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Muzzle Loading Ignition Problems

Dan Kindig, Log Cabin Sports Shop

An Ounce Of Prevention

The vision of the frustrated golfer smashing his putter against a tree can well be understood by a black powder hunter who takes a shot at a trophy buck only to have his rifle misfire. Ignition problems are commonly experienced by hunters, but most are preventable through proper maintenance. Once we determine that the rifle in question is well made and in good working condition, and we have proved its dependability during a day of practice on the rifle range; then, remaining ignition problems can be attributed to improper maintenance or failure to protect the firearm in bad weather.

In a percussion firearm, there are two ignition failure situations; each calling for its own separate solution.

In the first case, the cap fails to fire, so obviously the rifle doesn't fire. Check the nipple . . . a worn nipple sometimes develops a flair (or ridge) around the top which prevents the cap from seating properly to its full depth. In this situation, a second or third fall of the hammer may finally seat the cap enough and it will eventually fire. Replacing the nipple and being certain the cap fits properly will solve this problem. If a replacement is not available the ridge can be removed with an emery cloth or on a buffing wheel.

Another nipple related problem concerns the shape of the top of the nipple shaft. The top of the nipple should show a fairly sharp edge which is a result of a pronounced counter sink cut into the top. A nipple with a broad flat surface may not fire a cap as it seems the blow is spread over too much surface area.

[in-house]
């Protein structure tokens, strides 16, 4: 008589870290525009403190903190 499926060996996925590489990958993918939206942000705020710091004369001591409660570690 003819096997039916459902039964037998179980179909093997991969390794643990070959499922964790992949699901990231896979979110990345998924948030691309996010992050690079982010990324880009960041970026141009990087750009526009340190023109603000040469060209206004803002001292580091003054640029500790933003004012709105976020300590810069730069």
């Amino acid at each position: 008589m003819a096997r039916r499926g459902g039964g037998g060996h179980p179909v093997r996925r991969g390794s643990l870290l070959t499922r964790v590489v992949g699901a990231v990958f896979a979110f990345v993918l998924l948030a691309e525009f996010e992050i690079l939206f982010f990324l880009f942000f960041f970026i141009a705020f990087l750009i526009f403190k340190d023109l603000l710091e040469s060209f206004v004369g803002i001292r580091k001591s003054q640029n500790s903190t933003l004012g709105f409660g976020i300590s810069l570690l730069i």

Shooters often blame the cap for their ignition problems; however, RWS and CCI caps, two of the best brands on the market today, are nearly 100% dependable. They are sealed, water proof and extremely dependable, and thus are rarely the cause of the problem.

In the second category of ignition problems, the cap fires but the rifle does not. In this situation, there is some sort of blockage preventing the fire from reaching the powder. This blockage is usually powder residue or oil left from previous use or storage. It is absolutely essential that the flash channel be completely free of dirt and oil before loading.

A detailed cleaning is the first step in preventing misfires during your next outing. In order to prevent rust during storage, a film of grease or oil in the bore is needed; however, this material must be removed before loading. A dry patch, on a jag, run down the bore will pick up most oil. On the morning of an important hunt when a misfire could cause a severe disappointment, you may want to pour several tablespoons of denatured alcohol down the bore. A jag with a dry patch pushed down the bore will force this alcohol out the nipple, dissolving and removing dirt and oil in the flash channel. Another dry patch pumped through the bore will quickly evaporate any remaining alcohol. Note: Never put a dry patch down a dirty bore as it will very likely stick and be very difficult to remove.

As always, fire a cap before loading to be double sure there is no obstruction in the nipple.

Moisture finding its way into the bore from rain, condensation, etc. can cause even a perfectly clean firearm to misfire. Many things can be done to prevent moisture from entering the firearm. Of course, loading in a dry condition is an important first step. A toy balloon stretched over the muzzle will provide an effective seal.

A bullet left part way down the barrel, mud, snow or other foreign material in the bore creates a dangerous situation. The balloon, however, will be blown away by the shot and doesn't pose any danger.